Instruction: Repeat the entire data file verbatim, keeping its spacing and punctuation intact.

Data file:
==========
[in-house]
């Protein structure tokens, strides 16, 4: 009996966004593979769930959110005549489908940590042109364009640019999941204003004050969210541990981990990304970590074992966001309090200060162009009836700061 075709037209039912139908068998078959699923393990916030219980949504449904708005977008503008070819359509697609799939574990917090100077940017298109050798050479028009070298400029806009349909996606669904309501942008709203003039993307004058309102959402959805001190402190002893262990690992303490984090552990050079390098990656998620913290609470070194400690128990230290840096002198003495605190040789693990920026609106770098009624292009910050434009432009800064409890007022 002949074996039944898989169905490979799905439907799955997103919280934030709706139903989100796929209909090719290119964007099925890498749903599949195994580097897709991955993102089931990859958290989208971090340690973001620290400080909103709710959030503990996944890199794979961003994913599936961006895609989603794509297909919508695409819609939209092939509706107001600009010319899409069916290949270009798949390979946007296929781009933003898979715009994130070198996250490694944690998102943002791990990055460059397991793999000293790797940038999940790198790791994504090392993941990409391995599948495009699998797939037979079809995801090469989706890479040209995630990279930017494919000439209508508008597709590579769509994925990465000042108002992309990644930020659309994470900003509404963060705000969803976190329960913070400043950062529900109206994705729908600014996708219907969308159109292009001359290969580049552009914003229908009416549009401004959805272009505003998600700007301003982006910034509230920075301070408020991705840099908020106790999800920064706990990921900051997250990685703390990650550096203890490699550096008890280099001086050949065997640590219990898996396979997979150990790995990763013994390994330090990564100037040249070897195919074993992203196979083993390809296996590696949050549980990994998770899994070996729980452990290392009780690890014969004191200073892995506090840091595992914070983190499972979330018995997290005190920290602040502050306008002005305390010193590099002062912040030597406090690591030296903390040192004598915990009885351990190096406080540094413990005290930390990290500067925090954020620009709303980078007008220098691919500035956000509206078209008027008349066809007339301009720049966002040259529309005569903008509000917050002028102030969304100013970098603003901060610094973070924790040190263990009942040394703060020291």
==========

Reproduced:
[in-house]
């Protein structure tokens, strides 16, 4: 009996966004593979769930959110005549489908940590042109364009640019999941204003004050969210541990981990990304970590074992966001309090200060162009009836700061 075709037209039912139908068998078959699923393990916030219980949504449904708005977008503008070819359509697609799939574990917090100077940017298109050798050479028009070298400029806009349909996606669904309501942008709203003039993307004058309102959402959805001190402190002893262990690992303490984090552990050079390098990656998620913290609470070194400690128990230290840096002198003495605190040789693990920026609106770098009624292009910050434009432009800064409890007022 002949074996039944898989169905490979799905439907799955997103919280934030709706139903989100796929209909090719290119964007099925890498749903599949195994580097897709991955993102089931990859958290989208971090340690973001620290400080909103709710959030503990996944890199794979961003994913599936961006895609989603794509297909919508695409819609939209092939509706107001600009010319899409069916290949270009798949390979946007296929781009933003898979715009994130070198996250490694944690998102943002791990990055460059397991793999000293790797940038999940790198790791994504090392993941990409391995599948495009699998797939037979079809995801090469989706890479040209995630990279930017494919000439209508508008597709590579769509994925990465000042108002992309990644930020659309994470900003509404963060705000969803976190329960913070400043950062529900109206994705729908600014996708219907969308159109292009001359290969580049552009914003229908009416549009401004959805272009505003998600700007301003982006910034509230920075301070408020991705840099908020106790999800920064706990990921900051997250990685703390990650550096203890490699550096008890280099001086050949065997640590219990898996396979997979150990790995990763013994390994330090990564100037040249070897195919074993992203196979083993390809296996590696949050549980990994998770899994070996729980452990290392009780690890014969004191200073892995506090840091595992914070983190499972979330018995997290005190920290602040502050306008002005305390010193590099002062912040030597406090690591030296903390040192004598915990009885351990190096406080540094413990005290930390990290500067925090954020620009709303980078007008220098691919500035956000509206078209008027008349066809007339301009720049966002040259529309005569903008509000917050002028102030969304100013970098603003901060610094973070924790040190263990009942040394703060020291």